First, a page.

Quantum mechanics and unitarity (part 3 of 4)
In part 2 we have see how to construct the Grothendieck group. Can we do this for the composability monoid in the case of classical or quantum mechanics? The construction works only if we have an equivalence relationship and this naturally exists only for quantum mechanics.
There is no Grothendieck group of the tensor product for classical mechanics, and there is no “ontological collapse” there other than an epistemic update of information in an ignorance interpretation.
In quantum mechanics the situation is different because of unitarity and one can construct an equivalence relationship starting from a property called envariance : http://arxiv.org/abs/quant-ph/0405161 Skipping the boring technical details on how to prove the usual properties of an equivalence relationship, here is the basic idea: whatever I can change using unitarity for the system over here, can be undone by another unitary evolution on the environment over there.
Therefore the correct way to write a wavefunction in quantum mechanics is not |psi>, but as in Grothendieck way: the Cartesian product: (|psi>, null) with the second element representing the “negative elements”, or the environment degrees of freedom which will absorb the “collapsed information” during measurement.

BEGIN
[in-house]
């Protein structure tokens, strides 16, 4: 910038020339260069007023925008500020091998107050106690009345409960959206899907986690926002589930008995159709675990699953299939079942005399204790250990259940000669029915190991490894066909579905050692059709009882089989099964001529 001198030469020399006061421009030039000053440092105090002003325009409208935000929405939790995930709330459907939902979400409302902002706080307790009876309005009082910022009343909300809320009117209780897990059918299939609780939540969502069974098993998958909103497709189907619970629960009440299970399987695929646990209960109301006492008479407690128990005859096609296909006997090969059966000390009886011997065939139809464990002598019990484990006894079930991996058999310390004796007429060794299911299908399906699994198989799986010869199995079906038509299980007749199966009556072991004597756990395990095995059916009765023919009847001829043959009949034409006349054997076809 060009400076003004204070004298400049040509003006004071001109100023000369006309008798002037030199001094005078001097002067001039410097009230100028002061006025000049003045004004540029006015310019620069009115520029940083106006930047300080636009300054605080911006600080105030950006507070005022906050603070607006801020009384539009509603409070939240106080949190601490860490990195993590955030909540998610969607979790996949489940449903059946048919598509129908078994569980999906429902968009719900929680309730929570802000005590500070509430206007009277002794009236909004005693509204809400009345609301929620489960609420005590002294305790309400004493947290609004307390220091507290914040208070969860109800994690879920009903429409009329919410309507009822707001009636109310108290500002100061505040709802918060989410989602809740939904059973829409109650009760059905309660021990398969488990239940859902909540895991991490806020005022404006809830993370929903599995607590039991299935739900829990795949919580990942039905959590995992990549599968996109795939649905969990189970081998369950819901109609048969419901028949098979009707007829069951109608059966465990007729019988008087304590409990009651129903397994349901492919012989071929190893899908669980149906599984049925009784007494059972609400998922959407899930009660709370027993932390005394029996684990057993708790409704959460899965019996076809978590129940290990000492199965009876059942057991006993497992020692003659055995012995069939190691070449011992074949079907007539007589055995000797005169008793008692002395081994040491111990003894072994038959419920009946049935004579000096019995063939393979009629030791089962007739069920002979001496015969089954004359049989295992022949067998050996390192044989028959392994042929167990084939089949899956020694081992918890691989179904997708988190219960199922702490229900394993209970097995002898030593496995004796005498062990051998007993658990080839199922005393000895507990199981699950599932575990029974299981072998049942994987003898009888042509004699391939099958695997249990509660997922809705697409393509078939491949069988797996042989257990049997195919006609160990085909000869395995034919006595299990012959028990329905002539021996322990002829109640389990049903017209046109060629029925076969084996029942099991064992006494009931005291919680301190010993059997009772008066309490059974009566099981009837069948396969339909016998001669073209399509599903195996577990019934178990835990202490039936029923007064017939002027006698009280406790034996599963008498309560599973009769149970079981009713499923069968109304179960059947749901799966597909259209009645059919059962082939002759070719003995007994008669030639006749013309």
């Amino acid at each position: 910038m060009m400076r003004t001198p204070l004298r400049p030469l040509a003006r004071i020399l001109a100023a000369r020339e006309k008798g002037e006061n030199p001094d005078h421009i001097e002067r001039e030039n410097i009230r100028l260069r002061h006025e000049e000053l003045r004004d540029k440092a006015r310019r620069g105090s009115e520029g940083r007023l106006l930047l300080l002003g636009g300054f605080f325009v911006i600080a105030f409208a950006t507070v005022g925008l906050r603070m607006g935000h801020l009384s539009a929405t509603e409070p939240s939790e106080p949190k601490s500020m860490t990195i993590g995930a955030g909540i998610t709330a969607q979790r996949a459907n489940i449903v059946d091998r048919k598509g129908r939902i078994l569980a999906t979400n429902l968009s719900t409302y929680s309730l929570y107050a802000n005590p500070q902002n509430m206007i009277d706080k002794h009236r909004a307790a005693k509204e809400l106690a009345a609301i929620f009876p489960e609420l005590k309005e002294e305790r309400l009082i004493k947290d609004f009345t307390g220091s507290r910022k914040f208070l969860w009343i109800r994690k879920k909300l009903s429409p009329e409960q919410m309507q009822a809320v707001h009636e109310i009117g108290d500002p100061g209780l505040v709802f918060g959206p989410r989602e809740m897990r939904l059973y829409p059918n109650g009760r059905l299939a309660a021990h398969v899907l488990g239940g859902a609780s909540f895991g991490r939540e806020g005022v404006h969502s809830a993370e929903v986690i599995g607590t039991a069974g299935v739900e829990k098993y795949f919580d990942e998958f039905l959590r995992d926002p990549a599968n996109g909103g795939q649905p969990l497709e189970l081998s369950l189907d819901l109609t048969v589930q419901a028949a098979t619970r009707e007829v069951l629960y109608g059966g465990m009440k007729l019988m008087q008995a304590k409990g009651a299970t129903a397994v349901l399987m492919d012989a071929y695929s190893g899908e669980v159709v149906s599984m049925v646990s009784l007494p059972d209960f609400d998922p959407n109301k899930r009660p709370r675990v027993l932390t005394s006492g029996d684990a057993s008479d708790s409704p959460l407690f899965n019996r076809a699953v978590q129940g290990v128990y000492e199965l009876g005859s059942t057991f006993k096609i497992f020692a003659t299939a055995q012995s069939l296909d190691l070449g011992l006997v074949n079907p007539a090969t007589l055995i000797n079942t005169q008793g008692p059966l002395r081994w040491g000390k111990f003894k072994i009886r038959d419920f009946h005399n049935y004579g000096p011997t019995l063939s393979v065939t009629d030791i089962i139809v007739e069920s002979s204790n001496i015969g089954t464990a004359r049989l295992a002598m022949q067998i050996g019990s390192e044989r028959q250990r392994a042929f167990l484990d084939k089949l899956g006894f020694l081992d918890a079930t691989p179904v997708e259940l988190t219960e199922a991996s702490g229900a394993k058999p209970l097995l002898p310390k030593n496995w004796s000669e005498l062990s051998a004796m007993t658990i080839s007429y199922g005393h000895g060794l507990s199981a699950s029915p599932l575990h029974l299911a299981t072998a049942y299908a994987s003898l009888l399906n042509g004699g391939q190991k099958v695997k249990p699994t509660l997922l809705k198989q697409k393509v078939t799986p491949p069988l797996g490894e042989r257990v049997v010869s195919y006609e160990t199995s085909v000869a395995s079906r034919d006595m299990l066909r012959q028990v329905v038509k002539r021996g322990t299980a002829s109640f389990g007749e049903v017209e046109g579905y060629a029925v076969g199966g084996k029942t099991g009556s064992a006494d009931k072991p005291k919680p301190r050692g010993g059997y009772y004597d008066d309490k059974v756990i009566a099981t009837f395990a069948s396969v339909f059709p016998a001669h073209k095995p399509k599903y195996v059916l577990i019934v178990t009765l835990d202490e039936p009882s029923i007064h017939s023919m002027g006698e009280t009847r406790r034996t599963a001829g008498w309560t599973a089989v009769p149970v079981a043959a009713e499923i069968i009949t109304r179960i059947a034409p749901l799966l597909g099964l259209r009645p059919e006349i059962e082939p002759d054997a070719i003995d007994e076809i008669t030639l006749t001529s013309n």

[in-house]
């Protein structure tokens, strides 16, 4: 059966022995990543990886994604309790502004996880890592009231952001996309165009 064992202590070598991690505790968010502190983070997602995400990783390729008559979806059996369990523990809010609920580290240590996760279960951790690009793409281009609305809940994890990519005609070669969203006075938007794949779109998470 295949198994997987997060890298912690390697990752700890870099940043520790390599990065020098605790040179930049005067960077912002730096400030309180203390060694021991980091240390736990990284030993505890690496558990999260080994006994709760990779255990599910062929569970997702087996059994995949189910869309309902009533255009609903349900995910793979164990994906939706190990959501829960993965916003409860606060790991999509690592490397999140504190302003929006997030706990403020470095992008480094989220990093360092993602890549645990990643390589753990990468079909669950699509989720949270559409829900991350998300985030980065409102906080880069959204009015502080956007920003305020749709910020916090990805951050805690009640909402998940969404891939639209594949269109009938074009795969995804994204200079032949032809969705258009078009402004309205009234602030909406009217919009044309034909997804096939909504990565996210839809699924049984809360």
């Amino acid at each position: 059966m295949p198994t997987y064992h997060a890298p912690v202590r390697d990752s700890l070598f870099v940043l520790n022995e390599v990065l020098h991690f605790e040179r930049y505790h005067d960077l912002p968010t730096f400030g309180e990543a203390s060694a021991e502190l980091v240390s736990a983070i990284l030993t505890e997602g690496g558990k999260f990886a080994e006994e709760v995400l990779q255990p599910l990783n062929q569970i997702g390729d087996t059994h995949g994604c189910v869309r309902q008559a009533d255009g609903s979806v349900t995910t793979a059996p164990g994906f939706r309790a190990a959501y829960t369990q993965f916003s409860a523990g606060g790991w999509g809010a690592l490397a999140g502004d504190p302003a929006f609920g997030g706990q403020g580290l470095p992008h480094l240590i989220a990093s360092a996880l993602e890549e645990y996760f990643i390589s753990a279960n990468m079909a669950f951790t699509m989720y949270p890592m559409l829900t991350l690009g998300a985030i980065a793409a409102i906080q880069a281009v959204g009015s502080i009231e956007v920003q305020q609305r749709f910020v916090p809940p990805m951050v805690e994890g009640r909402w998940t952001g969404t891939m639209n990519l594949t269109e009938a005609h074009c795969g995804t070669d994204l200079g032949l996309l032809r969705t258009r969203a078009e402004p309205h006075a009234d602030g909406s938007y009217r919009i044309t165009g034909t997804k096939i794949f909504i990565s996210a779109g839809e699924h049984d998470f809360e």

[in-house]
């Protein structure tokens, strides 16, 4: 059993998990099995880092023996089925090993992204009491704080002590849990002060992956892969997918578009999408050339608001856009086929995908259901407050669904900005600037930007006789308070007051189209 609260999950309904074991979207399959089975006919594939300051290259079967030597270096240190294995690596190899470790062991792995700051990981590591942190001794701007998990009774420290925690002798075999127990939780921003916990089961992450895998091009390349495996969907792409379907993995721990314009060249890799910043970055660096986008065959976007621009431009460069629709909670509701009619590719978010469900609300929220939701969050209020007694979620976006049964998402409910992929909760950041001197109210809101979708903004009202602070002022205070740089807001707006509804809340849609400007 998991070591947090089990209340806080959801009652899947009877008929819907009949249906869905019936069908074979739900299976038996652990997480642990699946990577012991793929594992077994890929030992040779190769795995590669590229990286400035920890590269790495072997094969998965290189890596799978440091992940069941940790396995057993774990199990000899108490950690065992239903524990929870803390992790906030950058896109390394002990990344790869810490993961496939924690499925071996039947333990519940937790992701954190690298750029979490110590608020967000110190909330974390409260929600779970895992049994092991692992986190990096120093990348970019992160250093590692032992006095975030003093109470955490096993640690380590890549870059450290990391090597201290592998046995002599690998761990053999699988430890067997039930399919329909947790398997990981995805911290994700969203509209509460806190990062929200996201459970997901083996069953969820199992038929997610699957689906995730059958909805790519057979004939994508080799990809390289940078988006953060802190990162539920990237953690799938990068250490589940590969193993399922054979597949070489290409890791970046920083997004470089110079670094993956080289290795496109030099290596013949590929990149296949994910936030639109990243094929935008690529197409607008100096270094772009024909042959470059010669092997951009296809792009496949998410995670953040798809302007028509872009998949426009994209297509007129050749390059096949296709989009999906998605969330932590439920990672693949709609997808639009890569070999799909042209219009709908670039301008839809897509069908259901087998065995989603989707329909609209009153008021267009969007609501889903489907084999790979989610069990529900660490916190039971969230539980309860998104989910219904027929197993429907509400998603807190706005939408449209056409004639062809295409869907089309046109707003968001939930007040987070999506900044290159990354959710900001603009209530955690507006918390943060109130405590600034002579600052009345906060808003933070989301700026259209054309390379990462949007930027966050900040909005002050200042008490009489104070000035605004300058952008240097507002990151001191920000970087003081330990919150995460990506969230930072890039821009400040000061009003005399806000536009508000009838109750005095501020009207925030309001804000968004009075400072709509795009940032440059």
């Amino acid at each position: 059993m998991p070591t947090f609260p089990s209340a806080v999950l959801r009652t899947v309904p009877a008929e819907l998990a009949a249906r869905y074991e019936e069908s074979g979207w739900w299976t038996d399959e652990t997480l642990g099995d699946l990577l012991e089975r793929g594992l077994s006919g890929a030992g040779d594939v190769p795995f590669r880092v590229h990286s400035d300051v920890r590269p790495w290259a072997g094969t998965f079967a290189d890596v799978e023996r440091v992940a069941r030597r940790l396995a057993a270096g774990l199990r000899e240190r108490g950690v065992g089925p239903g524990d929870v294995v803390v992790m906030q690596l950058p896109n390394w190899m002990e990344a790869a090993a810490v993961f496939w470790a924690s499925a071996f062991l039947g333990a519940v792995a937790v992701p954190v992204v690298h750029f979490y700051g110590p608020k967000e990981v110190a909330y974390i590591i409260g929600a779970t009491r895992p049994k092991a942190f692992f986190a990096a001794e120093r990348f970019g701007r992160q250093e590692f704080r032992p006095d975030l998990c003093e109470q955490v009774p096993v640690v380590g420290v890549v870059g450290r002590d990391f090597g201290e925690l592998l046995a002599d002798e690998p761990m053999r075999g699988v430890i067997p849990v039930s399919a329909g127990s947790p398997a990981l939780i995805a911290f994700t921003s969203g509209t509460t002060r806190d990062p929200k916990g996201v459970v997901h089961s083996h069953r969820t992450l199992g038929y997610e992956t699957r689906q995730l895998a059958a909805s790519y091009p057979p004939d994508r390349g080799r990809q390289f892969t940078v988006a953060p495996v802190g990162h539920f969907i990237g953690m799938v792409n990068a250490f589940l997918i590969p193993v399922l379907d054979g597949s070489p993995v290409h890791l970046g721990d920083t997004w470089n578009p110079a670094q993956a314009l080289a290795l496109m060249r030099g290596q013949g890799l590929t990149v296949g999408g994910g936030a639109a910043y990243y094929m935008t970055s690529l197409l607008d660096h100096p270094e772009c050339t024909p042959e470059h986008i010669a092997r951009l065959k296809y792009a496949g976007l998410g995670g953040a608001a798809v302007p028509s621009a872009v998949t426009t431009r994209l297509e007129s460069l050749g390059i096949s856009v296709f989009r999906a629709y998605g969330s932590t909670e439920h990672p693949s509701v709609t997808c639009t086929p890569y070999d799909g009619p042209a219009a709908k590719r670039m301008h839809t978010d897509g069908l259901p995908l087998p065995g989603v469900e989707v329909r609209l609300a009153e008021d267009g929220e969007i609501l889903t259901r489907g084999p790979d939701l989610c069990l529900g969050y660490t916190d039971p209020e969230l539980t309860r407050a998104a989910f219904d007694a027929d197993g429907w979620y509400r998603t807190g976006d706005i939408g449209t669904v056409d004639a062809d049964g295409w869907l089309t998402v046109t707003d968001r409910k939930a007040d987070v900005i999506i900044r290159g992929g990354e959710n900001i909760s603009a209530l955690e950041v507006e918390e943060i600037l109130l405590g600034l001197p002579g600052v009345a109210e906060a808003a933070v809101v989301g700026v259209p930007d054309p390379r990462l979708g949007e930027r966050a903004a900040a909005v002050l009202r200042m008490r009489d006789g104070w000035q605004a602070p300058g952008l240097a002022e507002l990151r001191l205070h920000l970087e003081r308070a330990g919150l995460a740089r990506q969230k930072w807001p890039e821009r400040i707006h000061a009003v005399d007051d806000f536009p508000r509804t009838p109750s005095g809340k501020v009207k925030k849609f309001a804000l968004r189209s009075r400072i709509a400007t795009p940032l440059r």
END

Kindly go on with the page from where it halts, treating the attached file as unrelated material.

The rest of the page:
The measurement device should be represented as (null, |measurement apparatus and environment>) and the contact between the system and the measurement device should be represented as the tensor product of the two Grothendieck elements resulting into:
(|system to be measured>, |measurement apparatus and environment>)
By the equivalence relationship this is the same as:
(|collapsed system A>, |measurement apparatus displaying A and environment>)
as well as all other potential experimental outcomes:
(|collapsed system B>, |measurement apparatus displaying B and environment>)
(|collapsed system C>, |measurement apparatus displaying C and environment>)…
But then since only one outcome is recorded, we either need to resort to MWI interpretation, or we need to find another explanation for this.
The explanation is that the measuring apparatus is an unstable system which provides massive information copies (think of the Wilson’s cloud chamber in Mott’s problem). Measurement is not a neat and primitive operation, and the one and only outcome creates an extremely large number of information copies which dwarfs the information about the other potential outcomes which are now hidden in the environmental degrees of freedom.
Sir Neville Mott showed that in a cloud chamber two atoms cannot both be ionized unless they lie in a straight line with the radioactive nucleus. In other words, we only need to understand the very first ionization. Similarly, in the Schrödinger’s cat scenario, we only need to understand the first decay, and we do not need to hide “the other cat” in the environment degrees of freedom.
Please stay tuned for the conclusion in part 4.